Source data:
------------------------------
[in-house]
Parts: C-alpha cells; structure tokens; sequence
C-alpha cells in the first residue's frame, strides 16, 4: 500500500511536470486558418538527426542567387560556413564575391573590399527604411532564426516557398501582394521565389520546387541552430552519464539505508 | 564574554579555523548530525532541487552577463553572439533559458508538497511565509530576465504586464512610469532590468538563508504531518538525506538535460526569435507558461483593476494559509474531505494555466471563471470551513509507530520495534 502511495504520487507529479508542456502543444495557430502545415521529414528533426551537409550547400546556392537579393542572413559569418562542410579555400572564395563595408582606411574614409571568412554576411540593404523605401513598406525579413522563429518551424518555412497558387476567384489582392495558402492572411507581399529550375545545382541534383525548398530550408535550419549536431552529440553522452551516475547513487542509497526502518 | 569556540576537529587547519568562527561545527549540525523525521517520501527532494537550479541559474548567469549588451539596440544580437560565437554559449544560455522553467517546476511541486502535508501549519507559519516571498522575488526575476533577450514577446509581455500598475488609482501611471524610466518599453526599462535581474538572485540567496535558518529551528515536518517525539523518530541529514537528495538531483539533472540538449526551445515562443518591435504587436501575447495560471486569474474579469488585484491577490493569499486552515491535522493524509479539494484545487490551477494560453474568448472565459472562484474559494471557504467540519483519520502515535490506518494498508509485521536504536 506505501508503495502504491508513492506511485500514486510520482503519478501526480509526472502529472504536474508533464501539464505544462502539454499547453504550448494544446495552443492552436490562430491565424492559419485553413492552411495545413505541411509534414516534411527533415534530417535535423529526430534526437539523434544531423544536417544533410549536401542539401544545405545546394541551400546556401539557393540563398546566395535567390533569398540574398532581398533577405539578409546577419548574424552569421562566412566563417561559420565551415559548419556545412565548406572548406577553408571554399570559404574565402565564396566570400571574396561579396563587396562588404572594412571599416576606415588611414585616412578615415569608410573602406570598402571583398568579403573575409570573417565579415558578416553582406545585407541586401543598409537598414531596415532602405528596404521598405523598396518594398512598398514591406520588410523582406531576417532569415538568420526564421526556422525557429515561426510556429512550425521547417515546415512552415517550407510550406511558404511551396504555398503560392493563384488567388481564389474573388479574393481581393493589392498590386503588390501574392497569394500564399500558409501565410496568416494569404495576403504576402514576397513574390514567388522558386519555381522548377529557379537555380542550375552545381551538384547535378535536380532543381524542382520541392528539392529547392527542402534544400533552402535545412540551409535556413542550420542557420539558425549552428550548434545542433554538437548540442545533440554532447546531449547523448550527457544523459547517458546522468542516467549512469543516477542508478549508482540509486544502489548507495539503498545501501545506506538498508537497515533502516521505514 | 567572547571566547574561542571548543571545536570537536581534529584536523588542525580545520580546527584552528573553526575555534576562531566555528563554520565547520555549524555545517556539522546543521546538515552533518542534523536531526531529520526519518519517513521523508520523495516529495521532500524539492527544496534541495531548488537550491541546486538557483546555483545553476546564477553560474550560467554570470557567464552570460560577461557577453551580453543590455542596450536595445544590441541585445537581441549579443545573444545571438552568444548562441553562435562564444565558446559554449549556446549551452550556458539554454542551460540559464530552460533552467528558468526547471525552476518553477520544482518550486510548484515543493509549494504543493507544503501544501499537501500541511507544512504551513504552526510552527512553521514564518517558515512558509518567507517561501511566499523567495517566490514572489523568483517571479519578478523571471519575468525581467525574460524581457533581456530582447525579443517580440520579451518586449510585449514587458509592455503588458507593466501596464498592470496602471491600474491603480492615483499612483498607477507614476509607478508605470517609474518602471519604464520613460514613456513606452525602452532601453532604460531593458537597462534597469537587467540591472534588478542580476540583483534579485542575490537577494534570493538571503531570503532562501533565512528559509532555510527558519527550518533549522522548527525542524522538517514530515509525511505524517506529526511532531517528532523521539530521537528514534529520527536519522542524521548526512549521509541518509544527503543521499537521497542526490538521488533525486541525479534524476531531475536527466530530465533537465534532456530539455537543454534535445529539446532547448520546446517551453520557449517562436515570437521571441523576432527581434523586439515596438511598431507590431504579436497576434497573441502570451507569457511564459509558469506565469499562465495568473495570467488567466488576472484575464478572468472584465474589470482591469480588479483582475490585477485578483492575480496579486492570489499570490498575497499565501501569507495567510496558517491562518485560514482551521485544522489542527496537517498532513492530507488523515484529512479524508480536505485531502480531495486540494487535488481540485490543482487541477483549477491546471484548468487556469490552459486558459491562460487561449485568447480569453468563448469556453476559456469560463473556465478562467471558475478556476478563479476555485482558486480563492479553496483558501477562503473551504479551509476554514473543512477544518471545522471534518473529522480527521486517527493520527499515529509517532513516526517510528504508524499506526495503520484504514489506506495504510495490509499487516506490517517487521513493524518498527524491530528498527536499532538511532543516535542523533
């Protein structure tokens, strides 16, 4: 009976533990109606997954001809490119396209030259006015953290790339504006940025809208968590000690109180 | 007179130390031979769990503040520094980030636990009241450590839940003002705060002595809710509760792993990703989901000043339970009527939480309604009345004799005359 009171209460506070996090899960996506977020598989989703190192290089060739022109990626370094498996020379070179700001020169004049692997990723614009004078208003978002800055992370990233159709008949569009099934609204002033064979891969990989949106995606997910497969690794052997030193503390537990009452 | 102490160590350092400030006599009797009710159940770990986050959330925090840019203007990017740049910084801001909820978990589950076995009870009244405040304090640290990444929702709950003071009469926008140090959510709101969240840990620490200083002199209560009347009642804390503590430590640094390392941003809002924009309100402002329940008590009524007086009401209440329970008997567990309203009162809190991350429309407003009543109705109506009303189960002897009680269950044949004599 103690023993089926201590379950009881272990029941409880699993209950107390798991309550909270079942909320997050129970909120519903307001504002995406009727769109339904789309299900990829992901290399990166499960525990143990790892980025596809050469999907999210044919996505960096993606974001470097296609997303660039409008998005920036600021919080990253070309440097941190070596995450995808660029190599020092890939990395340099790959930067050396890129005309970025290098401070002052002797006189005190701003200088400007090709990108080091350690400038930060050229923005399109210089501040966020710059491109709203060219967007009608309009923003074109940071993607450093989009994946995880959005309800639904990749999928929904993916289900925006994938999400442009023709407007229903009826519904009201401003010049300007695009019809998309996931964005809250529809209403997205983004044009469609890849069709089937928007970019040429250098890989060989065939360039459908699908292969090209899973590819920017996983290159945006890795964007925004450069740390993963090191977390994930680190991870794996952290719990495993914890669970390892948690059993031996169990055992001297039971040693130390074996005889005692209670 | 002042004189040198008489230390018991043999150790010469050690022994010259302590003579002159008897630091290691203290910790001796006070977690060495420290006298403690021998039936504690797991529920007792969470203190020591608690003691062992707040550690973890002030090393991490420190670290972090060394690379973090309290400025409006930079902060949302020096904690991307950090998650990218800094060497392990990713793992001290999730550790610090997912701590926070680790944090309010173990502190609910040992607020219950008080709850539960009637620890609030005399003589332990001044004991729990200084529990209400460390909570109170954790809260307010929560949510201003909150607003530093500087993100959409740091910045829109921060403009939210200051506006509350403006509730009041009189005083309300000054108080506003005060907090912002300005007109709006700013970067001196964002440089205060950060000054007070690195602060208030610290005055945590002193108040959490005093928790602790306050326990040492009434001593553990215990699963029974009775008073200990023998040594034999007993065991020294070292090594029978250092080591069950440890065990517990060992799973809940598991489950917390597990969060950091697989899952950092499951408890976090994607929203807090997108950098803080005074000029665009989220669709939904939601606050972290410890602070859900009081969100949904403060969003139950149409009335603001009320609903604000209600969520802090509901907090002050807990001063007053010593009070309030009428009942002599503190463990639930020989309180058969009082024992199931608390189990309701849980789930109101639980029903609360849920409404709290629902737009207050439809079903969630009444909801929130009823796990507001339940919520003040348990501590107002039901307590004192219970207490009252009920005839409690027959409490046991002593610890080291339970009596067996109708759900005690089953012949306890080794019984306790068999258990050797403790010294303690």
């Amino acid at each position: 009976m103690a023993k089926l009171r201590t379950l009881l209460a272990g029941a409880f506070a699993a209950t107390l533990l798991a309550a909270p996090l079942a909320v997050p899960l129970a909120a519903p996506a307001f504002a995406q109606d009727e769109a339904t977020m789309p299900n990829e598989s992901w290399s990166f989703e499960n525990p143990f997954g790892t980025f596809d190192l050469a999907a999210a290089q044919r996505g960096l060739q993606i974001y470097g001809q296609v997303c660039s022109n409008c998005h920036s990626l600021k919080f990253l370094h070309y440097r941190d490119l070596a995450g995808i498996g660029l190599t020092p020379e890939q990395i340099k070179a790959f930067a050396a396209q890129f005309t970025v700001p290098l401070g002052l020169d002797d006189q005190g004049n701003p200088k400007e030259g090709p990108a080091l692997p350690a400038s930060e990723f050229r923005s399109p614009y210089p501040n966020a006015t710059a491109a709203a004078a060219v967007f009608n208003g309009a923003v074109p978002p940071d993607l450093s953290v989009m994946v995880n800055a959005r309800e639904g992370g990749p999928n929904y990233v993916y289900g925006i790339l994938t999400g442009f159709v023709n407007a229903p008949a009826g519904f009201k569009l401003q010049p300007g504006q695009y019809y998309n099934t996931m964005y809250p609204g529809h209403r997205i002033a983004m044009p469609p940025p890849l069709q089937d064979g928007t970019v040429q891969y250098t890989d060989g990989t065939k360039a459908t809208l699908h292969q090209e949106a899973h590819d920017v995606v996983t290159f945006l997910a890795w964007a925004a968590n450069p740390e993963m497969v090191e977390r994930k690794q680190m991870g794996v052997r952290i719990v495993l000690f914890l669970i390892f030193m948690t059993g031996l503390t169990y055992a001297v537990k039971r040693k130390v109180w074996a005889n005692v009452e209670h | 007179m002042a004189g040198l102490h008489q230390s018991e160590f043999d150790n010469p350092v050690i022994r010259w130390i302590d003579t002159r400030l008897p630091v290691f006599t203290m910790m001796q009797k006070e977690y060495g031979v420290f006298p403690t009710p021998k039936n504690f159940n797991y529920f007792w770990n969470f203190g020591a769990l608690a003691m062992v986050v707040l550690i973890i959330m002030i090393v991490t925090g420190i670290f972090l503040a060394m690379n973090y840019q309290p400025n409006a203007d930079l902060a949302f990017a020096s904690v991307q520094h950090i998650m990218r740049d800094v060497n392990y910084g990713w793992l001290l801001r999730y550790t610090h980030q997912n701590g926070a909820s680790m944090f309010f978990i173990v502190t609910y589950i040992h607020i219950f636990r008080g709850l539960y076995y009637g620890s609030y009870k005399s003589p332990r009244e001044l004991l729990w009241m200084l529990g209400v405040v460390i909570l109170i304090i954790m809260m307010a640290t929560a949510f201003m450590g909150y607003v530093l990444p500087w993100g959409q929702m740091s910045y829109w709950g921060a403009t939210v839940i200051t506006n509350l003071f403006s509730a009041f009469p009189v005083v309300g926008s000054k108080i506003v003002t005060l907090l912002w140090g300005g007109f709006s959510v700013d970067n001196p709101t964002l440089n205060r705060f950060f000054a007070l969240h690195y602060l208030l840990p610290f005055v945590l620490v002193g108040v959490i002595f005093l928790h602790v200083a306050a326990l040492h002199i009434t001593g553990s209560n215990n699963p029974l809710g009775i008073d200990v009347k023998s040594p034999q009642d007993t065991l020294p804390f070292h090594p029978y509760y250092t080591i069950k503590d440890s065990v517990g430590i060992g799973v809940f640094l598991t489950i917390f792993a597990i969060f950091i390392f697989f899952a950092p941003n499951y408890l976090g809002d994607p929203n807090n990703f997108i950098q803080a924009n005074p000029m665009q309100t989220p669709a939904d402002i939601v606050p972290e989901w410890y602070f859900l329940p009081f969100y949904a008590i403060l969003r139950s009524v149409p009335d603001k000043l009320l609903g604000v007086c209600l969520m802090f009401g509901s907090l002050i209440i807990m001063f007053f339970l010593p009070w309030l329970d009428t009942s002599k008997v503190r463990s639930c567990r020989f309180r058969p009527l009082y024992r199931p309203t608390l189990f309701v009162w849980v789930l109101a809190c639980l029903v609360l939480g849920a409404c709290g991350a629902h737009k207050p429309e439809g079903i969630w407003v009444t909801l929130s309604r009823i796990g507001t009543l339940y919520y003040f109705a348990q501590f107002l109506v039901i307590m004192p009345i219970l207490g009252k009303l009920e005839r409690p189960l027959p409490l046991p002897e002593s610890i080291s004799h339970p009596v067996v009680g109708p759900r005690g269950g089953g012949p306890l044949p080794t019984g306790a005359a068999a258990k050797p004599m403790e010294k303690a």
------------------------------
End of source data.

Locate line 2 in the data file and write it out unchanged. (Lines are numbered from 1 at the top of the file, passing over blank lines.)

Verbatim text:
Parts: C-alpha cells; structure tokens; sequence